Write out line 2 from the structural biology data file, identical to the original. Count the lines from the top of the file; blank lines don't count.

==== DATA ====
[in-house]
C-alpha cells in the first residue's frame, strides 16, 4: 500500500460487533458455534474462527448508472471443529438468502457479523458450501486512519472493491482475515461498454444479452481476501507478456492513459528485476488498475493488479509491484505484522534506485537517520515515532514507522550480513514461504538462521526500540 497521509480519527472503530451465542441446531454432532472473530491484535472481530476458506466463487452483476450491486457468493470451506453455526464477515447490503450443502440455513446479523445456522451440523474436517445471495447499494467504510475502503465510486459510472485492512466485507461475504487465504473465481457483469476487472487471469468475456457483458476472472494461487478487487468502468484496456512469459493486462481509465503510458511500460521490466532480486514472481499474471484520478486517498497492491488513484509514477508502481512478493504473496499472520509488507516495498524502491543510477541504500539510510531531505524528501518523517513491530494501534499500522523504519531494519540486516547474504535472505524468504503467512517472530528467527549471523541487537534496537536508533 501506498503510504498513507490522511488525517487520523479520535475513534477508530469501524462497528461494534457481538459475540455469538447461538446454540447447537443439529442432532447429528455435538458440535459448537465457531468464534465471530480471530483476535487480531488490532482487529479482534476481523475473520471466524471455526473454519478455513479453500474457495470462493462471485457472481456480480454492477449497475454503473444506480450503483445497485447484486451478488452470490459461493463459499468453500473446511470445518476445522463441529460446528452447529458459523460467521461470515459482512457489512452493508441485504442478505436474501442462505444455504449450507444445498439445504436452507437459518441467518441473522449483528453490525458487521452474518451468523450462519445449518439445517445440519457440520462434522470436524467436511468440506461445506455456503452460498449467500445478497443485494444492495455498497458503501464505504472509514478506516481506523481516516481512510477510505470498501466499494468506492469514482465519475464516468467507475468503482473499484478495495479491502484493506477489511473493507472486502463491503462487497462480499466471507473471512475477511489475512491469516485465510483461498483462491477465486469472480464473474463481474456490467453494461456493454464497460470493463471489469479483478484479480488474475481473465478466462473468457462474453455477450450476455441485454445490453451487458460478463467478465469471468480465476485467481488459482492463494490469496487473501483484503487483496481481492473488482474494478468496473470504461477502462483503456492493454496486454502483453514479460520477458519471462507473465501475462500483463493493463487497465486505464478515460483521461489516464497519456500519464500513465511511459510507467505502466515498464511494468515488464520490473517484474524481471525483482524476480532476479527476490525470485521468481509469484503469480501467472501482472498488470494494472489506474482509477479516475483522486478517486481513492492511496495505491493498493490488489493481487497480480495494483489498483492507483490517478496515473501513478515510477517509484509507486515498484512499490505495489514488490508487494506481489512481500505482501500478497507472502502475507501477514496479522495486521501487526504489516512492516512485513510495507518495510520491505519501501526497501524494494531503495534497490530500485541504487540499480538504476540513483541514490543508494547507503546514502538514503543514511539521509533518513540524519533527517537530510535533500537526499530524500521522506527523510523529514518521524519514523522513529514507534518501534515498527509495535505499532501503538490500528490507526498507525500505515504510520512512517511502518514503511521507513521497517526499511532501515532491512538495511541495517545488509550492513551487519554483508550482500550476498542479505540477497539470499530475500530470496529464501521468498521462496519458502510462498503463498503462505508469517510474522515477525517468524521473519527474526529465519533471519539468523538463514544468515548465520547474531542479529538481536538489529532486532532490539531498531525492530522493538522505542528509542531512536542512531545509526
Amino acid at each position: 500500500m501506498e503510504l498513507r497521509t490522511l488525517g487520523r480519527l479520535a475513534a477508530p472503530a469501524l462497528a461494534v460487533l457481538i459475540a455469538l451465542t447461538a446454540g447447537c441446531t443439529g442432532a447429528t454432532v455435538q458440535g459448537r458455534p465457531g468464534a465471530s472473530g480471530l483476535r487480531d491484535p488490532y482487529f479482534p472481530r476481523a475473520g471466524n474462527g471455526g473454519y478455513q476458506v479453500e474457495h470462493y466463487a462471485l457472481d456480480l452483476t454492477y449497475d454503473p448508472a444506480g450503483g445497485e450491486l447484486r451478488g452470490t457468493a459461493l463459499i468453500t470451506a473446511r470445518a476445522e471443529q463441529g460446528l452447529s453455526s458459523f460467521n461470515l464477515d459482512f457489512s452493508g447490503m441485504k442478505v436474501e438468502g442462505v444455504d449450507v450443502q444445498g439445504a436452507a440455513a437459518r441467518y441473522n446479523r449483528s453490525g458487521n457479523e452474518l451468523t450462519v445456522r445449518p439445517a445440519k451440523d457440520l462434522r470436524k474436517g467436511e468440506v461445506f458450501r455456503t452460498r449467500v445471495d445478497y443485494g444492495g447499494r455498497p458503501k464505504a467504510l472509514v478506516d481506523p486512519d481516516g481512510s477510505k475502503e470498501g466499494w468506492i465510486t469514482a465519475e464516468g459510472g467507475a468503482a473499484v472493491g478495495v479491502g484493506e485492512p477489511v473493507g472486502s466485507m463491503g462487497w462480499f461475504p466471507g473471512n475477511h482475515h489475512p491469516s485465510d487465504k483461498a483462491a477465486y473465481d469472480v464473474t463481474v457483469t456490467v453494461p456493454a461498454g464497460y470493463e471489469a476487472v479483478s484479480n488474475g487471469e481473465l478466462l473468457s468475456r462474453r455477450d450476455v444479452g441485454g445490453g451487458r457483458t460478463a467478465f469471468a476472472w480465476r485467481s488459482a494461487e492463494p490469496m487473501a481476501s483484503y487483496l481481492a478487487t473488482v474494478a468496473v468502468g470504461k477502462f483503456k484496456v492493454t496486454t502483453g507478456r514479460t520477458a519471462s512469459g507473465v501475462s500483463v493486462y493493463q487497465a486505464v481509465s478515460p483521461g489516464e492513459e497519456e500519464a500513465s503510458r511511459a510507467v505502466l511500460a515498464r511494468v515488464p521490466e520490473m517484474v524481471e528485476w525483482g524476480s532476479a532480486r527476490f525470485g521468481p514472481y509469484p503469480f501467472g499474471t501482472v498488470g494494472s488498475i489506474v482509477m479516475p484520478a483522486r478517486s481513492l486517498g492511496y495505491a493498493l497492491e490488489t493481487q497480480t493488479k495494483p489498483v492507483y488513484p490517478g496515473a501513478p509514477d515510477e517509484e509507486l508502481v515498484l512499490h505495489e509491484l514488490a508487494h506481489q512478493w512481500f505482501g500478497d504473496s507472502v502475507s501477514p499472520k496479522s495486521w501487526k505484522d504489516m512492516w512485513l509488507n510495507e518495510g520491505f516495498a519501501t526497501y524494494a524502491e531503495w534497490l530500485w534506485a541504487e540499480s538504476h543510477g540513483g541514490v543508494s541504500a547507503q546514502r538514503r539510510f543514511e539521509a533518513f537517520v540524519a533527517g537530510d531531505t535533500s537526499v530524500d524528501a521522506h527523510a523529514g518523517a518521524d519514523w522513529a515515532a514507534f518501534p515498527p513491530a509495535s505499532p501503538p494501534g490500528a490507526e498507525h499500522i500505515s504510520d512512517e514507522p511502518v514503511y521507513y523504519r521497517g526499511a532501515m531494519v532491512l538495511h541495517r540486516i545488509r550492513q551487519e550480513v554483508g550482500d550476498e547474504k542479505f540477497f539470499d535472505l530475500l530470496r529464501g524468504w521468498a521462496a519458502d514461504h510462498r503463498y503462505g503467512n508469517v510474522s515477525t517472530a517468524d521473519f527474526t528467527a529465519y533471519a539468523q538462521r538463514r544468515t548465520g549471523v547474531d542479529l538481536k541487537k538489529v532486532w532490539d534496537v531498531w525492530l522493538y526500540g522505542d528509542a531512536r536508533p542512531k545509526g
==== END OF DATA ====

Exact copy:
C-alpha cells in the first residue's frame, strides 16, 4: 500500500460487533458455534474462527448508472471443529438468502457479523458450501486512519472493491482475515461498454444479452481476501507478456492513459528485476488498475493488479509491484505484522534506485537517520515515532514507522550480513514461504538462521526500540 497521509480519527472503530451465542441446531454432532472473530491484535472481530476458506466463487452483476450491486457468493470451506453455526464477515447490503450443502440455513446479523445456522451440523474436517445471495447499494467504510475502503465510486459510472485492512466485507461475504487465504473465481457483469476487472487471469468475456457483458476472472494461487478487487468502468484496456512469459493486462481509465503510458511500460521490466532480486514472481499474471484520478486517498497492491488513484509514477508502481512478493504473496499472520509488507516495498524502491543510477541504500539510510531531505524528501518523517513491530494501534499500522523504519531494519540486516547474504535472505524468504503467512517472530528467527549471523541487537534496537536508533 501506498503510504498513507490522511488525517487520523479520535475513534477508530469501524462497528461494534457481538459475540455469538447461538446454540447447537443439529442432532447429528455435538458440535459448537465457531468464534465471530480471530483476535487480531488490532482487529479482534476481523475473520471466524471455526473454519478455513479453500474457495470462493462471485457472481456480480454492477449497475454503473444506480450503483445497485447484486451478488452470490459461493463459499468453500473446511470445518476445522463441529460446528452447529458459523460467521461470515459482512457489512452493508441485504442478505436474501442462505444455504449450507444445498439445504436452507437459518441467518441473522449483528453490525458487521452474518451468523450462519445449518439445517445440519457440520462434522470436524467436511468440506461445506455456503452460498449467500445478497443485494444492495455498497458503501464505504472509514478506516481506523481516516481512510477510505470498501466499494468506492469514482465519475464516468467507475468503482473499484478495495479491502484493506477489511473493507472486502463491503462487497462480499466471507473471512475477511489475512491469516485465510483461498483462491477465486469472480464473474463481474456490467453494461456493454464497460470493463471489469479483478484479480488474475481473465478466462473468457462474453455477450450476455441485454445490453451487458460478463467478465469471468480465476485467481488459482492463494490469496487473501483484503487483496481481492473488482474494478468496473470504461477502462483503456492493454496486454502483453514479460520477458519471462507473465501475462500483463493493463487497465486505464478515460483521461489516464497519456500519464500513465511511459510507467505502466515498464511494468515488464520490473517484474524481471525483482524476480532476479527476490525470485521468481509469484503469480501467472501482472498488470494494472489506474482509477479516475483522486478517486481513492492511496495505491493498493490488489493481487497480480495494483489498483492507483490517478496515473501513478515510477517509484509507486515498484512499490505495489514488490508487494506481489512481500505482501500478497507472502502475507501477514496479522495486521501487526504489516512492516512485513510495507518495510520491505519501501526497501524494494531503495534497490530500485541504487540499480538504476540513483541514490543508494547507503546514502538514503543514511539521509533518513540524519533527517537530510535533500537526499530524500521522506527523510523529514518521524519514523522513529514507534518501534515498527509495535505499532501503538490500528490507526498507525500505515504510520512512517511502518514503511521507513521497517526499511532501515532491512538495511541495517545488509550492513551487519554483508550482500550476498542479505540477497539470499530475500530470496529464501521468498521462496519458502510462498503463498503462505508469517510474522515477525517468524521473519527474526529465519533471519539468523538463514544468515548465520547474531542479529538481536538489529532486532532490539531498531525492530522493538522505542528509542531512536542512531545509526